- Richard Cordray, Director of the Consumer Financial Protection Bureau, Discusses Mortgage Rules at Consumer Federation of America Meeting
- UPDATED LINKS: Dangerous Hydrogen Fluoride Among Water Emissions Sent to Huntington Waste Treatment Plant According to EPA
- Ellen Wilson First Spouse Gold Coin Available December 9
- Day Four: Johnson Returns To Head Table After Two-Year Absence
- Day Three: Stewart Receives 2013 NMPA Myers Brothers Award
- NASCAR: Jimmie Johnson Celebrates Sixth Title With Eye On A Seventh
- WORK SESSION: Council Holds Solemn Preparation, While Discussing Skatepark, Comprehensive Plan
- MILITARY-INDUSTRIAL COMPLEX: Defense Dept. Contracts for Dec. 6, 2013
- Police seized hundreds of thousands in cash, firearms and pills during investigation
- Huntington Mayor's Dad, Dr. Don Williams Passes
UPDATED: "Albatross" Removal Agreement Reached; Could Spur New Riverfront Development
The City has been negotiating under emergency conditions since the barge which once hosted Holderbys Landing began sinking, which lead to city public works employees pumping water to keep it afloat and eventually a contract with a construction firm to maintain the hazardous vessel.
Under an agreement reached with David Duffield, whom Williams described as a "true partner," the barge and docks will be removed before the cold fall rainy season.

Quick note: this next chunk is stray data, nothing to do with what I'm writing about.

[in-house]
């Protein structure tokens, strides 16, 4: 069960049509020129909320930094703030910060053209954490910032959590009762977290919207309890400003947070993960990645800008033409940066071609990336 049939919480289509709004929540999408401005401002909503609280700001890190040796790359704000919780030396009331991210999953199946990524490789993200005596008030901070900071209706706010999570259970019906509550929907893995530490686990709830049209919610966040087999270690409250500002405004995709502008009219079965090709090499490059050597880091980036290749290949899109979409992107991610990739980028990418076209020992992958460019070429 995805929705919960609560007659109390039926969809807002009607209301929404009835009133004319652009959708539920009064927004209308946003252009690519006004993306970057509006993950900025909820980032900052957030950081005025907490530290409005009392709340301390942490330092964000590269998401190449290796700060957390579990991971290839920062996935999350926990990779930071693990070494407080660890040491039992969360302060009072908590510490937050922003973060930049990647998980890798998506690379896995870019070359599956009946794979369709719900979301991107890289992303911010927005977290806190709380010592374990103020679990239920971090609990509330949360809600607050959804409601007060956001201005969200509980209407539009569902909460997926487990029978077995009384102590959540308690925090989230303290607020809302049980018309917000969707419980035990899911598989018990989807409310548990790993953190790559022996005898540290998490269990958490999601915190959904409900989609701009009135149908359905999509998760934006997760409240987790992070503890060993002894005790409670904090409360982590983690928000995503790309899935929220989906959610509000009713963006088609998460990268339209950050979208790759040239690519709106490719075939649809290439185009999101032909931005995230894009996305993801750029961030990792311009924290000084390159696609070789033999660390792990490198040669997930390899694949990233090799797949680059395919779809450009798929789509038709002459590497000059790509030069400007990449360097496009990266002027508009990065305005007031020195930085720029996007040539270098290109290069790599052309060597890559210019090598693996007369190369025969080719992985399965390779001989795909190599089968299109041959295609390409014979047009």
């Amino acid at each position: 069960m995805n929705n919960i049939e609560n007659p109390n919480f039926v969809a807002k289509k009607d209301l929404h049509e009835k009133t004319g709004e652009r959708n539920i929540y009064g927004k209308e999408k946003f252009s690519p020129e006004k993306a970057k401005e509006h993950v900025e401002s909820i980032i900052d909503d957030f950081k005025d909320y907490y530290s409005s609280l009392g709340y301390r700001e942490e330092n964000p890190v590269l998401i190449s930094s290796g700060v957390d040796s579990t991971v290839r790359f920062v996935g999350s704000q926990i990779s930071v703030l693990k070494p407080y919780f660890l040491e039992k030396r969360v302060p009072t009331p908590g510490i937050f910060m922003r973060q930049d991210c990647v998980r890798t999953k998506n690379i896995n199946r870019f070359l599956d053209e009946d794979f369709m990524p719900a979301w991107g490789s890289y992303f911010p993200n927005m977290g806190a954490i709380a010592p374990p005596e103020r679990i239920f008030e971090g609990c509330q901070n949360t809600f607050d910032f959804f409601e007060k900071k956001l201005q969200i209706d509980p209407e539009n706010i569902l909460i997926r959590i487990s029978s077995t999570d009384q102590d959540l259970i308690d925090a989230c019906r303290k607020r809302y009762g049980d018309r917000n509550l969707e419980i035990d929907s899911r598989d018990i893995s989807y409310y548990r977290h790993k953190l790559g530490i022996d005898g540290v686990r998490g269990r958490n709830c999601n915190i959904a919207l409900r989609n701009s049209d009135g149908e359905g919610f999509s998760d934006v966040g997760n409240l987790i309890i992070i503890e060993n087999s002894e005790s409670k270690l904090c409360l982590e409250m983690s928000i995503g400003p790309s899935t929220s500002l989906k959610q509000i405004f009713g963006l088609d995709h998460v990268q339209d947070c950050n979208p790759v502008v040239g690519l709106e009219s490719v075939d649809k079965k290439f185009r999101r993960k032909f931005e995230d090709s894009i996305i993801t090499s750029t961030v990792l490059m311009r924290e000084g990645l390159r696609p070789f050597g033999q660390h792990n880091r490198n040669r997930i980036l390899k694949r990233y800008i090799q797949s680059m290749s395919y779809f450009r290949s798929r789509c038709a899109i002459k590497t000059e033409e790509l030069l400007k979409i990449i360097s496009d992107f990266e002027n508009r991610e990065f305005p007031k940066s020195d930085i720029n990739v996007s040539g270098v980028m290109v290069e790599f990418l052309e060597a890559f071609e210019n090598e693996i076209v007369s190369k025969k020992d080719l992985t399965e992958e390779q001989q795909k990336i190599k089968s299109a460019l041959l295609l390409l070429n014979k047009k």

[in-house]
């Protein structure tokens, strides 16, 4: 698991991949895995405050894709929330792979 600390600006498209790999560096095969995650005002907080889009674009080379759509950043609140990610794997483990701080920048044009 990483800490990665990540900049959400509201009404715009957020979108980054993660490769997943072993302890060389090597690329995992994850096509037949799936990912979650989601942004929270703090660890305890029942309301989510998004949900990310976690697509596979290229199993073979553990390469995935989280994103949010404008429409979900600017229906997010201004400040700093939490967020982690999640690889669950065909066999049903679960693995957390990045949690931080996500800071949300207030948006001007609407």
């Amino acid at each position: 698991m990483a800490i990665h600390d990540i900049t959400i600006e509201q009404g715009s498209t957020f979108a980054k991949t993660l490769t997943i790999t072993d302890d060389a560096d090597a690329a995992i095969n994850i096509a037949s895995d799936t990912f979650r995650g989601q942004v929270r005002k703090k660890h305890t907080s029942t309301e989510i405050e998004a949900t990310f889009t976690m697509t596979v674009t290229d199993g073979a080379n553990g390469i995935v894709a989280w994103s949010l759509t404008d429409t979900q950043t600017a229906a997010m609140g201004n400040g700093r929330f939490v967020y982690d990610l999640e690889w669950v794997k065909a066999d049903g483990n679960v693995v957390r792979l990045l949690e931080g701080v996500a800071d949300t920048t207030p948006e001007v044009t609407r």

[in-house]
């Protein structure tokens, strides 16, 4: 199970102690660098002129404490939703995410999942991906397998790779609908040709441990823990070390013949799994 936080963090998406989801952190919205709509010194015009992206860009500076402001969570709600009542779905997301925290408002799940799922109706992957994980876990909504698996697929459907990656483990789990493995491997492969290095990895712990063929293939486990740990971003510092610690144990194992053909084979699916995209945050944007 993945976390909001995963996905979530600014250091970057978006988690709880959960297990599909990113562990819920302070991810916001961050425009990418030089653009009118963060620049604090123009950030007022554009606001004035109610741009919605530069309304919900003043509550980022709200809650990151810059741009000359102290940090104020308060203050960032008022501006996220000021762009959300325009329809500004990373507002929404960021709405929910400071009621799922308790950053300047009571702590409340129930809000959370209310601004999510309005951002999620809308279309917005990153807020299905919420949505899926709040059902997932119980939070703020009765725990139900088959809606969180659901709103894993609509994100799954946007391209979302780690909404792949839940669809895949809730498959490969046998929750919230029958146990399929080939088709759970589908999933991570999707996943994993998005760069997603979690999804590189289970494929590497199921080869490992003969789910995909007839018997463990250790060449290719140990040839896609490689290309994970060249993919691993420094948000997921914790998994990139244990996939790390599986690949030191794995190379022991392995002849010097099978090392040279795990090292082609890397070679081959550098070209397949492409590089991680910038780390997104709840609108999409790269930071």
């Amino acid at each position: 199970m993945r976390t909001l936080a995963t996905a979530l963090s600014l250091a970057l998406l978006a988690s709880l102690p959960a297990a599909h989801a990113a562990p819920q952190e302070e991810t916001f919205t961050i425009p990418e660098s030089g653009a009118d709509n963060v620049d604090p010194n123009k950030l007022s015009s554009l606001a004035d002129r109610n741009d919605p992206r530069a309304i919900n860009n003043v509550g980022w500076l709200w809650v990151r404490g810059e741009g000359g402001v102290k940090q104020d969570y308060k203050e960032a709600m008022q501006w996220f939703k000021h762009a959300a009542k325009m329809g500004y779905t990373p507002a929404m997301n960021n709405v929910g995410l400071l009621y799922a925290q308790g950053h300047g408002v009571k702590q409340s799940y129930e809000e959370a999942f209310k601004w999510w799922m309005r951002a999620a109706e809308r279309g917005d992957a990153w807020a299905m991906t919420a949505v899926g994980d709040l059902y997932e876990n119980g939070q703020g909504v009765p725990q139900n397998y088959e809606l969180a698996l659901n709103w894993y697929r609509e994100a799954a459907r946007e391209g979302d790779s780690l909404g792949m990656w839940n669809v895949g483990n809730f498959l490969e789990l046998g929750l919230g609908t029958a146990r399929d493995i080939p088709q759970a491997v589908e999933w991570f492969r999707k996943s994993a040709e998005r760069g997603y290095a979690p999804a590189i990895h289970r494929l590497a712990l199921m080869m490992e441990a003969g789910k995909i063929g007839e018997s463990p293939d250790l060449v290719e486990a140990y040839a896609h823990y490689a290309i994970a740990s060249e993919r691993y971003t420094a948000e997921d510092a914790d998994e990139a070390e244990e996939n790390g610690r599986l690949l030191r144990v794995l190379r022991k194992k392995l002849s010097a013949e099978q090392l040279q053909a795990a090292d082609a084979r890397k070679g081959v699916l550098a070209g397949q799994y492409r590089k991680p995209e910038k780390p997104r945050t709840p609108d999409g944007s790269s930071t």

"We can't do snap finger" removal but there's an "urgency" to complete the project before cold wet weather arrives.
Williams said that ten houseboats that can not be easily floated elsewhere will be stored through the winter in a secure location at the upper east end parking lot of Harris Riverfront Park. The owners will not be charged.
Meanwhile, Superior Marine will remove the barge, docks, power lines, and hook ups. "There will be nothing left at the riverfront" once completed Williams said. Superior Marine will not charge the city for the work; they will take possession of the crippled barge.
The Mayor has not yet indicated if any additional expenses will be incurred by the city related to the removal.
Former city councilman Tom McCallister has questioned aspects of the deal and whether city council approval would be necessary. The Mayor can spent up to $15,000 without council approval. McCallister mentioned a 'bid' for services --- but apparently Superior receives the barge which itself must be towed in exchange for all clearing work.
McCallister maintains that the contact with Duffield was from the start invalid so negotiations were unnecessary.
Councilman Gary Bunn applauded the Mayor's efforts. Bunn had previously referred to the vessel as a costly albatross for the city.
"We are getting rid of a problem," Williams said.
Once removed, the city plans to solicit plans for a riverfront redevelopment plan.
For previous story click, http://www.huntingtonnews.net/69553